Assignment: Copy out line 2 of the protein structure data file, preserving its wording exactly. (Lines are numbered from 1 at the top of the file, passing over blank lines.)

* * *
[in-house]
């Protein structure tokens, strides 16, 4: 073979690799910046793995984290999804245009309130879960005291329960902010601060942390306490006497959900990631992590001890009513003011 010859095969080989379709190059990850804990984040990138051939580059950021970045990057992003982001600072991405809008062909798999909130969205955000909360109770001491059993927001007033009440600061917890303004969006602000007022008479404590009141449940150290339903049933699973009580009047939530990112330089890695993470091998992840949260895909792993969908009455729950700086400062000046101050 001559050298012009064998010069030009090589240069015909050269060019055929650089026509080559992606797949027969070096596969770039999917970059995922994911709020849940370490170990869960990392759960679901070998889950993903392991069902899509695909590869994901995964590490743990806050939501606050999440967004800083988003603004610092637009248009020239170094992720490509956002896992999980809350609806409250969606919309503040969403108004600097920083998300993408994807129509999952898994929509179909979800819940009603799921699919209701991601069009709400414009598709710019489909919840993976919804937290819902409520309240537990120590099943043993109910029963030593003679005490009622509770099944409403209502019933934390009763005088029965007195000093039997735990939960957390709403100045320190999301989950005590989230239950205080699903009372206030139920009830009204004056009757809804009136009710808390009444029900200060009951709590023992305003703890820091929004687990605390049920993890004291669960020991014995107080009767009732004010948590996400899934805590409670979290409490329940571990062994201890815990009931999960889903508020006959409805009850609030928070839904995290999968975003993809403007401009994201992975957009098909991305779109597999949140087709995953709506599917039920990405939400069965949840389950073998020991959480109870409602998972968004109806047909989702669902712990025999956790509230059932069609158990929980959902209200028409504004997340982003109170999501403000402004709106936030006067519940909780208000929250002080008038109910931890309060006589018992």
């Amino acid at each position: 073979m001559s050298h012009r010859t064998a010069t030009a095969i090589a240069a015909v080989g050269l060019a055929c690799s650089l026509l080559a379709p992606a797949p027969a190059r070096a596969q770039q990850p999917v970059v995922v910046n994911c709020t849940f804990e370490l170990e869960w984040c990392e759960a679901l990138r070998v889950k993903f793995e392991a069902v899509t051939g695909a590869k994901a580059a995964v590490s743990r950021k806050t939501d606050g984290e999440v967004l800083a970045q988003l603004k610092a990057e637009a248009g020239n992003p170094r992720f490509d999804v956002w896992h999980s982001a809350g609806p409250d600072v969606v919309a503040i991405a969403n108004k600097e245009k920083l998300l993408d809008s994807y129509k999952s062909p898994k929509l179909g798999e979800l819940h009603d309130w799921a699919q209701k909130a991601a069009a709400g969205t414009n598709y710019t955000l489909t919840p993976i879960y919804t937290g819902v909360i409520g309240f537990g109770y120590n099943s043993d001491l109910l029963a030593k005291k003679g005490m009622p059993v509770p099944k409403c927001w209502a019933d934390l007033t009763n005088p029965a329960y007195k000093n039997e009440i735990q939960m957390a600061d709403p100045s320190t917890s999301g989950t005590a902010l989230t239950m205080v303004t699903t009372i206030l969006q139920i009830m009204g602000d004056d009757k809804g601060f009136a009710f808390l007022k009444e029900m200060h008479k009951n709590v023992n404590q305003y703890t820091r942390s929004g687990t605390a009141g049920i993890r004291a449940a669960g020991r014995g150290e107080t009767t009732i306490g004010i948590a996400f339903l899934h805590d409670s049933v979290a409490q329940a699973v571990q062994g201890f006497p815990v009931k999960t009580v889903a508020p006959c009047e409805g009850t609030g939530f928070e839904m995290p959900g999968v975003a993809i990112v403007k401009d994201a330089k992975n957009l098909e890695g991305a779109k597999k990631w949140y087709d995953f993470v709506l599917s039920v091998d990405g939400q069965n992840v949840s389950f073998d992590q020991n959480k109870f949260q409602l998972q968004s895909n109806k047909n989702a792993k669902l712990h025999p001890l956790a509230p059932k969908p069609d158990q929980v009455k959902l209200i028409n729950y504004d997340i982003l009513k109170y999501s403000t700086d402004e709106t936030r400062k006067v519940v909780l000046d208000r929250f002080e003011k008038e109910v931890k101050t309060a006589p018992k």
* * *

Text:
């Protein structure tokens, strides 16, 4: 073979690799910046793995984290999804245009309130879960005291329960902010601060942390306490006497959900990631992590001890009513003011 010859095969080989379709190059990850804990984040990138051939580059950021970045990057992003982001600072991405809008062909798999909130969205955000909360109770001491059993927001007033009440600061917890303004969006602000007022008479404590009141449940150290339903049933699973009580009047939530990112330089890695993470091998992840949260895909792993969908009455729950700086400062000046101050 001559050298012009064998010069030009090589240069015909050269060019055929650089026509080559992606797949027969070096596969770039999917970059995922994911709020849940370490170990869960990392759960679901070998889950993903392991069902899509695909590869994901995964590490743990806050939501606050999440967004800083988003603004610092637009248009020239170094992720490509956002896992999980809350609806409250969606919309503040969403108004600097920083998300993408994807129509999952898994929509179909979800819940009603799921699919209701991601069009709400414009598709710019489909919840993976919804937290819902409520309240537990120590099943043993109910029963030593003679005490009622509770099944409403209502019933934390009763005088029965007195000093039997735990939960957390709403100045320190999301989950005590989230239950205080699903009372206030139920009830009204004056009757809804009136009710808390009444029900200060009951709590023992305003703890820091929004687990605390049920993890004291669960020991014995107080009767009732004010948590996400899934805590409670979290409490329940571990062994201890815990009931999960889903508020006959409805009850609030928070839904995290999968975003993809403007401009994201992975957009098909991305779109597999949140087709995953709506599917039920990405939400069965949840389950073998020991959480109870409602998972968004109806047909989702669902712990025999956790509230059932069609158990929980959902209200028409504004997340982003109170999501403000402004709106936030006067519940909780208000929250002080008038109910931890309060006589018992």